Treatment for gMG may involve medication, surgery, or a combination of therapies, which helps people to lead active lives. Lifestyle changes like resting, managing stress, and maintaining a healthy diet can also help relieve symptoms.

Generalized myasthenia gravis (gMG) is a chronic autoimmune disease that interferes with signals between nerve cells and muscles. This can result in muscle weakness that worsens with activity.

The disease can also cause:

  • breathing problems
  • changes in facial expression
  • difficulty swallowing
  • drooping of the eyelids

While there’s no cure for the condition, many treatments can help you manage symptoms and lead a full, active life.

Read on to learn more about treatment options for gMG, along with lifestyle tips that can help control symptoms.

Treatment can involve medication, surgery, or a combination of therapies. A healthcare professional can help you decide on treatment for gMG based on a variety of factors, such as:

  • your age and overall health
  • which muscles are affected
  • the severity of your symptoms
  • whether you’re pregnant or nursing
  • how well you tolerate specific medications
  • personal preferences

Here are some of the treatment options for gMG:

Cholinesterase inhibitors

This type of oral medication, which includes pyridostigmine (Mestinon), improves signaling between nerve cells and muscles.

Cholinesterase inhibitors are fast acting. They can help ease muscle contractions and improve muscle strength.

Side effects can include:

  • upset stomach
  • sweating
  • muscle twitching

Corticosteroids

Corticosteroids, such as prednisone, are a common gMG treatment used since the 1960s, according to a 2019 research review.

These oral medications work by limiting the production of atypical antibodies. They also help reduce inflammation.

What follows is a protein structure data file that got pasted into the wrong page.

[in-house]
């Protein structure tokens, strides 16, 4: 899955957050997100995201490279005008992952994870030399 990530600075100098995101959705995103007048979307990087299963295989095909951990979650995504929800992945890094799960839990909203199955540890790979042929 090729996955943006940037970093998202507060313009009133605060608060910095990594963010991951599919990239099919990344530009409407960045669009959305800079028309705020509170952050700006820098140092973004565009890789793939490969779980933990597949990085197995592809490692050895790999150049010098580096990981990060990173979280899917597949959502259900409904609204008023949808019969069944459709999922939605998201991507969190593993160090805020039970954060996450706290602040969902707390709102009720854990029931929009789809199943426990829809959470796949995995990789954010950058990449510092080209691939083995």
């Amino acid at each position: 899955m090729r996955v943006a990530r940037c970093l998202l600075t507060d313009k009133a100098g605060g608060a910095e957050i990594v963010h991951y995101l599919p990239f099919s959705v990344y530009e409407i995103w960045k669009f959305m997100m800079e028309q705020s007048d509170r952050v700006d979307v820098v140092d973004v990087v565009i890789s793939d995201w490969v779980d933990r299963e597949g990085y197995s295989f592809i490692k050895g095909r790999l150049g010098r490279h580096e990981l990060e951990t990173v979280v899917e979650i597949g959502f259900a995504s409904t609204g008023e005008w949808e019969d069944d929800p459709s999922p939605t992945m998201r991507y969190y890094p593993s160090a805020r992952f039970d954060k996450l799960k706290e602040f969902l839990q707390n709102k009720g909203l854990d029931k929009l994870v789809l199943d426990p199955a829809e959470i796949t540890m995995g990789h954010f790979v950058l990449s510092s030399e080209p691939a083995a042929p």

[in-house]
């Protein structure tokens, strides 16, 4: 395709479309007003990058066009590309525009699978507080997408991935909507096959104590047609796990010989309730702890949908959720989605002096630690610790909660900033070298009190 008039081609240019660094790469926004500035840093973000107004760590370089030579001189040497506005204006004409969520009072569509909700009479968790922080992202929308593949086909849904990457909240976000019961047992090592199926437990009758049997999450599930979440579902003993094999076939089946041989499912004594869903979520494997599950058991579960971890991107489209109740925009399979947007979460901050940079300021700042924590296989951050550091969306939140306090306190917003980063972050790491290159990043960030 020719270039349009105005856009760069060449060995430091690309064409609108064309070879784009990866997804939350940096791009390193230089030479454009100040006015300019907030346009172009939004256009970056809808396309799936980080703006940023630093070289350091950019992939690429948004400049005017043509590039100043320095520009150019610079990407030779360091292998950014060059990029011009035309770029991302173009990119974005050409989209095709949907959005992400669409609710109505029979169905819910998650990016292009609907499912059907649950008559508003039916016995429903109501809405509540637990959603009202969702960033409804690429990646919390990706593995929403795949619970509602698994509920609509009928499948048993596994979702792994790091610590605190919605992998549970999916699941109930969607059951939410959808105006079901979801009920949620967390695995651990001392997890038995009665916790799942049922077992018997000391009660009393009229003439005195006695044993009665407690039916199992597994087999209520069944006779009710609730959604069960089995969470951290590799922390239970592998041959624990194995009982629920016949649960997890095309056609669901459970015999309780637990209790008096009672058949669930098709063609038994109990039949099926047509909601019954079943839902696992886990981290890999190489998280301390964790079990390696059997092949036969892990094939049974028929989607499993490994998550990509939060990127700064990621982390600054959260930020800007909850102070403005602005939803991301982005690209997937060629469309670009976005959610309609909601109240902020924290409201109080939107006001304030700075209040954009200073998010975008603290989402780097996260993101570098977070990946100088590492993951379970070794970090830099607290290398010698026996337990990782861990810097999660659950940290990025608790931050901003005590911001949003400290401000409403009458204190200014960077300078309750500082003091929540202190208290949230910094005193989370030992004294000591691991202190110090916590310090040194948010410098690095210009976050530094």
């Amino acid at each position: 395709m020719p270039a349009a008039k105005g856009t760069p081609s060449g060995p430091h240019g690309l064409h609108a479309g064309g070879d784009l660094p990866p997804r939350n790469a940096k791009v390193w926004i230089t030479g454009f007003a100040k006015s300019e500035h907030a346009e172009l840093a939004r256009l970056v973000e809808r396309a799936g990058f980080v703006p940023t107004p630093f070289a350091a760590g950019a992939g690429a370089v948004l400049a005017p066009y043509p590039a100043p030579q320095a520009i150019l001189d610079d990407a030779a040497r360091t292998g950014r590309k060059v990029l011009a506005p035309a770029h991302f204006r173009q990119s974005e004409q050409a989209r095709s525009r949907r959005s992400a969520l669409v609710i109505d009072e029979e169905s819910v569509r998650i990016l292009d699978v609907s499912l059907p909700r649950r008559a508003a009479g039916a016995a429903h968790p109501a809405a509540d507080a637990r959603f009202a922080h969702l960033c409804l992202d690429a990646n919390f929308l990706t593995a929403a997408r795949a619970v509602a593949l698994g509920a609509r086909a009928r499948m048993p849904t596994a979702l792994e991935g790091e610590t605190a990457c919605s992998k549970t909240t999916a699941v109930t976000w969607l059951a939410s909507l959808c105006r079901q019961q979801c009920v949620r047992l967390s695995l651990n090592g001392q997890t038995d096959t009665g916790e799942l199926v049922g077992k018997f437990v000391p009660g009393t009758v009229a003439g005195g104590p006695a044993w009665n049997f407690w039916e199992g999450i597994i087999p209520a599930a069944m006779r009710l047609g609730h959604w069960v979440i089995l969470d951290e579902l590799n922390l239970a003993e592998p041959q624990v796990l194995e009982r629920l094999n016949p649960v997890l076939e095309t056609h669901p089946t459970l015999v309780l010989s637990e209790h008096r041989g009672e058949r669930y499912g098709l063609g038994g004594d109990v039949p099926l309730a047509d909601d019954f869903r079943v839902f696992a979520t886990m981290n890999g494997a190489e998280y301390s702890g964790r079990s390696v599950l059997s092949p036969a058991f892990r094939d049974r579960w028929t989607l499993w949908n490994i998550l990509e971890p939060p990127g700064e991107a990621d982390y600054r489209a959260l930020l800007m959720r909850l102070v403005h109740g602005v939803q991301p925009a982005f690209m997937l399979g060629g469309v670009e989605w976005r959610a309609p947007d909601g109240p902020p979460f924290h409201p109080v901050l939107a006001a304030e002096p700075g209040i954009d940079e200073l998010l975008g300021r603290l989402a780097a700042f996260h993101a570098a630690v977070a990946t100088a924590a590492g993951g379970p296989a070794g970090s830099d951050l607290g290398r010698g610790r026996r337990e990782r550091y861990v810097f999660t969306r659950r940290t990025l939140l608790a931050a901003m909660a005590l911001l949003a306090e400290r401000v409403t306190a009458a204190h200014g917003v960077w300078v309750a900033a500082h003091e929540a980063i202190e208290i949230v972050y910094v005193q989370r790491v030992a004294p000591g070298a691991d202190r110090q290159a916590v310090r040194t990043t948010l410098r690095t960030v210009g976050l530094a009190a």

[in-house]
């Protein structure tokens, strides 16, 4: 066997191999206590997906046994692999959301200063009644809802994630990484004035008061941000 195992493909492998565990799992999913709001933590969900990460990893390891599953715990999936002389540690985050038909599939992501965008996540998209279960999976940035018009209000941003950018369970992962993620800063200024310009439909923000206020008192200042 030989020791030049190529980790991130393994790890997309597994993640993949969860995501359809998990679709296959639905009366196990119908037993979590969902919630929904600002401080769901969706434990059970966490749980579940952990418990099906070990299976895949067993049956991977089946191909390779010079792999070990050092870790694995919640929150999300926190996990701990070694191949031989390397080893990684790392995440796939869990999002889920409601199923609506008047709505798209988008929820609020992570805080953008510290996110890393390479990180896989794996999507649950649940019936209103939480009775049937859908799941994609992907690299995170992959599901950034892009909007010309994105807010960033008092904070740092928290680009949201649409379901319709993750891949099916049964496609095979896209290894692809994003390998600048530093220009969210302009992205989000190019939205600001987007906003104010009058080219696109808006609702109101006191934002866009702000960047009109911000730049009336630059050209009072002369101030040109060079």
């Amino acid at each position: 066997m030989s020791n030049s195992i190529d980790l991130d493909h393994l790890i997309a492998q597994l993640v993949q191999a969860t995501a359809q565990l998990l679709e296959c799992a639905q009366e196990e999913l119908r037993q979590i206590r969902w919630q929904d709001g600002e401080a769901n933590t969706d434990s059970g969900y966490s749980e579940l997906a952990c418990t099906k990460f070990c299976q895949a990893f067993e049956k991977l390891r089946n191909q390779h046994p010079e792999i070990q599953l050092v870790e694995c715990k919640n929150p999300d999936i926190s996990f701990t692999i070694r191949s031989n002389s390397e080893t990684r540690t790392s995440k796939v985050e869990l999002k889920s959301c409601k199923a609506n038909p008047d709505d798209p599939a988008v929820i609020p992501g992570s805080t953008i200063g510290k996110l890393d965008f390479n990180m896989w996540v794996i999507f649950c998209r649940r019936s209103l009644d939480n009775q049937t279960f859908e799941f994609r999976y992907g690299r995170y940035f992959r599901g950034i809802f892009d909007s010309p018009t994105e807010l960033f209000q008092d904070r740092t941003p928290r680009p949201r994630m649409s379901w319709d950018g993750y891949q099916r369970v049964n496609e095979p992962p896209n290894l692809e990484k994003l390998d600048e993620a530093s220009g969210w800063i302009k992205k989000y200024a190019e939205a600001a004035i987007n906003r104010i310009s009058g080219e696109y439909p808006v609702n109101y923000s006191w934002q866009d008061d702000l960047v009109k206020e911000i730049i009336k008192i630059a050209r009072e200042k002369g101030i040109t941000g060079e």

The benefits of corticosteroids include their low cost, wide availability, and fast results. However, long-term use of this medication can increase the risk of severe side effects.

Side effects may include:

  • osteoporosis
  • skin atrophy
  • glaucoma
  • higher likelihood of infections

Immunosuppressants

Immunosuppressants treat gMG by reducing the activity of your immune system. These medications include:

  • azathioprine (Azasan, Imuran)
  • cyclophosphamide (Cytoxan, Neosar)
  • cyclosporine (Gengraf, Neoral, Sandimmune)
  • methotrexate (Rheumatrex, Trexall)
  • mycophenolate mofetil (Cellcept)
  • tacrolimus (Astagraf XL, Envarsus XR, Prograf)

It can take several months to see results from this treatment. Side effects of immunosuppressants may include an increased risk of infection and damage to the liver or kidneys.

Monoclonal antibodies

One of the newer gMG treatments is monoclonal antibodies, such as rituximab (Rituxan) and eculizumab (Soliris). A healthcare professional will deliver these medications through an IV infusion.

Monoclonal antibodies target specific components of the immune system to help suppress overactivity.

Side effects can include:

  • headache
  • nausea
  • low blood pressure

Intravenous immune globulin therapy

Intravenous immune globulin therapy (IVIG) might be an option if your gMG symptoms worsen.

Immune globulin is made from donor blood products with standard antibodies. These help destroy atypical antibodies that cause gMG and block the production of new ones.

IVIG is typically used as a treatment for severe or rapidly worsening gMG. It can also provide temporary relief while you’re waiting for immunosuppressants to kick in.

Most people tolerate IVIG well, according to 2018 research. Yet, common side effects include:

  • headache
  • flushing
  • fever
  • chills
  • fatigue

Plasma exchange

In this procedure, also known as plasmapheresis, a healthcare professional uses a machine to remove plasma with atypical antibodies that cause gMG and replace it with either healthy plasma from a donor or a plasma substitute.

Because your body will continue to produce the atypical antibodies, this is a temporary fix. It’s usually used in severe cases or in preparation for surgery.

Side effects can include:

  • fever
  • rash
  • low blood pressure

Surgery

Sometimes, your doctor might recommend surgical removal of your thymus gland. This procedure is known as a thymectomy.